World Bulletin / News Desk
The detention of a Kashmiri human rights activist on Wednesday, the day after a court had ordered his release from a previous arrest, has prompted concerns that Indian authorities have stepped up their use of laws that allow detention without trial.
Khurram Parvez was due to be released after being arrested a week earlier but has instead been moved to prison after the Jammu and Kashmir state government approved a Public Safety Act (PSA) order, which allows administrative detention without trial for up to six months.
His arrest added him to a quickly growing list of Kashmiris who have been given PSA orders since the protests against Indian rule, which have seen at least 88 killed by Indian forces and 9,000 injured, began in July.
According to official documents given to Anadolu Agency, the Jammu and Kashmir government has stepped up its use of PSA orders, recommending them against 279 civilians over the past 15 days, compared to 105 in the first two months of the ongoing crisis.
According to the documents, out of the total 484 orders recommended, at least 398 have already been sanctioned. The orders have been used to arrest people across the disputed Himalayan region, as the Indian authorities attempt to quell the ongoing pro-independence agitation.
Nayem Akhter, a spokesperson for the Jammu and Kashmir government, told the Indian Express newspaper that the decision against Parvez "must have been taken on merit."
A day before he was first arrested on September 15 in Srinagar, Parvez was stopped in Delhi from boarding the flight to Geneva, where he was going to attend the 33rd session of U.N. Human Rights Commission (UNHRC).
Human rights groups like Amnesty International and Human Rights watch have called the PSA law used to detain Parvez "draconian."
“Administrative detention laws such as the Jammu and Kashmir Public Safety Act allow for people to be detained without charge or trial. These laws have often been used to hold individuals in arbitrary detention on vague grounds for long periods of time, ignoring regular criminal justice safeguards,” Amnesty International said in a statement on Wednesday.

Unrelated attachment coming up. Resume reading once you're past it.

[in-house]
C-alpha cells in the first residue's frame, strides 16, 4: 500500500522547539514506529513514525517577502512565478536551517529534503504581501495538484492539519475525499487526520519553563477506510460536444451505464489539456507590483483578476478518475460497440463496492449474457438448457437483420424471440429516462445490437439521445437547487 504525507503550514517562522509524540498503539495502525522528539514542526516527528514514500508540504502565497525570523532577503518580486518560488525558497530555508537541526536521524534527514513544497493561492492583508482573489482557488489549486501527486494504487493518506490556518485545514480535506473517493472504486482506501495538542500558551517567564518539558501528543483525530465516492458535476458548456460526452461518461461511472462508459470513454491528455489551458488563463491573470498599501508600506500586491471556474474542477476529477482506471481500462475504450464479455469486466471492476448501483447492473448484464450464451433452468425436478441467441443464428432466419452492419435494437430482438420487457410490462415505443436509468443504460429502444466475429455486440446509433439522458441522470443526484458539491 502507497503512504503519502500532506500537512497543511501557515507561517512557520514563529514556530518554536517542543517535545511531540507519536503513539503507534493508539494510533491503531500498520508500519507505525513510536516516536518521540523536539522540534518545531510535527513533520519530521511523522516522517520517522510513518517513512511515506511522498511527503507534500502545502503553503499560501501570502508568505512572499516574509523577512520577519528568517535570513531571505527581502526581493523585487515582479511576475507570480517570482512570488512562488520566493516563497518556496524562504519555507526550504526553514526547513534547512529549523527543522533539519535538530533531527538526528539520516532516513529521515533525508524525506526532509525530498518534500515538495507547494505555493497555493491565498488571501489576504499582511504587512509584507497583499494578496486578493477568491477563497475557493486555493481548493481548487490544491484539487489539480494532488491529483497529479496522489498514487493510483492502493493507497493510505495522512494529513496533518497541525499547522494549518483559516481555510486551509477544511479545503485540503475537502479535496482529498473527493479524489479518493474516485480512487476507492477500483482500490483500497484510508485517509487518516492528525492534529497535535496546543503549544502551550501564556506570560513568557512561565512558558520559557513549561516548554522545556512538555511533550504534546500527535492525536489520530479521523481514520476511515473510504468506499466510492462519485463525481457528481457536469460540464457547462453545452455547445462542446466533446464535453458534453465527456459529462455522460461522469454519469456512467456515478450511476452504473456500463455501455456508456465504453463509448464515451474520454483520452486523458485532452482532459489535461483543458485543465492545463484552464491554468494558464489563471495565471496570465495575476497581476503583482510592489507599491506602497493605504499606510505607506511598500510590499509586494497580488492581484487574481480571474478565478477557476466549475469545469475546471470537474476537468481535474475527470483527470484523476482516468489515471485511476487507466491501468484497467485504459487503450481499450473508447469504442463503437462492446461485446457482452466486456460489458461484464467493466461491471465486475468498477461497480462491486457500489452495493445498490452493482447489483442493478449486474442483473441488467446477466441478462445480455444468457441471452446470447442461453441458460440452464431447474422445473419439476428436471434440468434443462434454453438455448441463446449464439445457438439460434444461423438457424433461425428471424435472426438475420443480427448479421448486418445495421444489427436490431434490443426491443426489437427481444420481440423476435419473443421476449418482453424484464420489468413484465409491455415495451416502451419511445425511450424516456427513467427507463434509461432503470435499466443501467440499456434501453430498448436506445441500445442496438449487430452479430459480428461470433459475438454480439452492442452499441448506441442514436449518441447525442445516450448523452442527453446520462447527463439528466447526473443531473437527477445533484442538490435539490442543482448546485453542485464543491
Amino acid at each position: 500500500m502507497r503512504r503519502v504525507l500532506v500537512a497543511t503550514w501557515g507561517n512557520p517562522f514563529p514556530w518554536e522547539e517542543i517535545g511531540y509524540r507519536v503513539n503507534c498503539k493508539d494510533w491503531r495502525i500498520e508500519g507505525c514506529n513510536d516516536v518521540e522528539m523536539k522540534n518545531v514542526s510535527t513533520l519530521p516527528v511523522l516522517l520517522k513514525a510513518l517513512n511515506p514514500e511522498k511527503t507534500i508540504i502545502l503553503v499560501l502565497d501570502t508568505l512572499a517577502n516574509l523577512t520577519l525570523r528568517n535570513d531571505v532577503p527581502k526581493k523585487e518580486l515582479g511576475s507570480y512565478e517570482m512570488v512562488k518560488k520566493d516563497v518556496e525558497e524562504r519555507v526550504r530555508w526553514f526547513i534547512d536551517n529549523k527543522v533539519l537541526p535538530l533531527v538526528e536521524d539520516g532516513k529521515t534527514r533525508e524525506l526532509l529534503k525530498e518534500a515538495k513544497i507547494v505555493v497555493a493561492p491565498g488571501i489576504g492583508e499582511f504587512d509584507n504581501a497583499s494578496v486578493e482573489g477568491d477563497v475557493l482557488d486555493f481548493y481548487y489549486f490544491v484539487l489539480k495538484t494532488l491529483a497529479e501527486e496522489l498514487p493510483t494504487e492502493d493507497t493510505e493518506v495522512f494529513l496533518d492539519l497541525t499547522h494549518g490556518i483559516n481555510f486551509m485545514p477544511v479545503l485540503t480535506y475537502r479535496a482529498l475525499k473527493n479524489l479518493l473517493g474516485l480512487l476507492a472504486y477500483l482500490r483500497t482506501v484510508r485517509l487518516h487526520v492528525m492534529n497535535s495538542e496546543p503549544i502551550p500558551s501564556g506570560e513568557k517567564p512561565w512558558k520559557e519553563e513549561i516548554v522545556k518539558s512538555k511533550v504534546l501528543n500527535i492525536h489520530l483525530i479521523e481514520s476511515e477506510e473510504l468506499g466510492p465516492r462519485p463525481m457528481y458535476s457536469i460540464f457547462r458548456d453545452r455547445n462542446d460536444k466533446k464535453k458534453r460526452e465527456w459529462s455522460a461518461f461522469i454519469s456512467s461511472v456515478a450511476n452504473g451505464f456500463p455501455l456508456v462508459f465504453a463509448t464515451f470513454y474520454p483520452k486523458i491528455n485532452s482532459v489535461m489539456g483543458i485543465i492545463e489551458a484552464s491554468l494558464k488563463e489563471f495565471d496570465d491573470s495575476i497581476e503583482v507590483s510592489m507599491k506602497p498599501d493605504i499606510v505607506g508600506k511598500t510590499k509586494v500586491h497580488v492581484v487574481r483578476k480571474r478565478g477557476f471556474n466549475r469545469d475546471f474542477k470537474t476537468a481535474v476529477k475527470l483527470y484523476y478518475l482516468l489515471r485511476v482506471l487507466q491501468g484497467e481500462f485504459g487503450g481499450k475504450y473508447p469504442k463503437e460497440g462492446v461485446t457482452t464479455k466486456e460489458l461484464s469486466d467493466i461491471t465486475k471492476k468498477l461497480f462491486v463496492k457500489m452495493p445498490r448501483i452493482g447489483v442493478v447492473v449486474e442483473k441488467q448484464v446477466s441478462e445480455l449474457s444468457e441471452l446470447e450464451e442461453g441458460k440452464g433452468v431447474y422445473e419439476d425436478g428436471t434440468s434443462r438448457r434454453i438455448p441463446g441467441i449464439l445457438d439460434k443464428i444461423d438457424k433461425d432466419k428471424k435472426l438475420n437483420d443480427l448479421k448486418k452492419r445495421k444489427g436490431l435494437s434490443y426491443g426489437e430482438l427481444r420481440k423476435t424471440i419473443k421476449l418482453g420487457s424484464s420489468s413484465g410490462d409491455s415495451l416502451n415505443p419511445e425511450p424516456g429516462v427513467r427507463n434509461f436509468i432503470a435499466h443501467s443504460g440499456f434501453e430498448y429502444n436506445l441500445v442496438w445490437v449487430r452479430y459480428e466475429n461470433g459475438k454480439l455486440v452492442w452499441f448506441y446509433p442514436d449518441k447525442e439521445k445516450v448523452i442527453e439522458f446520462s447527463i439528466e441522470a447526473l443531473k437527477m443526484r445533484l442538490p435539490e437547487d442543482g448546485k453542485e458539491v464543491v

Amnesty said Parvez should be released or charged "with a recognizable criminal offence" and given a fair trial.
His family claimed the government was "cooking up charges" against the activist, who chairs the Asian Federation Against Involuntary Disappearances.
“It is an attempt to muzzle any voices of dissent that spoke against the Indian repression and killings of civilians in Kashmir,” Parvez’s wife told Anadolu Agency.
While monitoring general elections in 2004, Parvez's vehicle was hit by a land mine and he lost his leg in the blast. In 2006, he was awarded with the Reebok Human Rights Award, a prominent international prize for non-violent activism.
Kashmir, a Muslim-majority Himalayan region, is held by India and Pakistan in parts and claimed by both in full.
The two countries have fought three wars – in 1948, 1965 and 1971 – since they were partitioned in 1947, two of which were fought over Kashmir.
Since 1989, Kashmiri resistance groups in Indian-held Kashmir have been fighting against Indian rule for independence or for unification with neighboring Pakistan.
More than 70,000 people have reportedly been killed in the conflict so far, most of them by the Indian Armed forces. India maintains more than half a million troops in the disputed regions.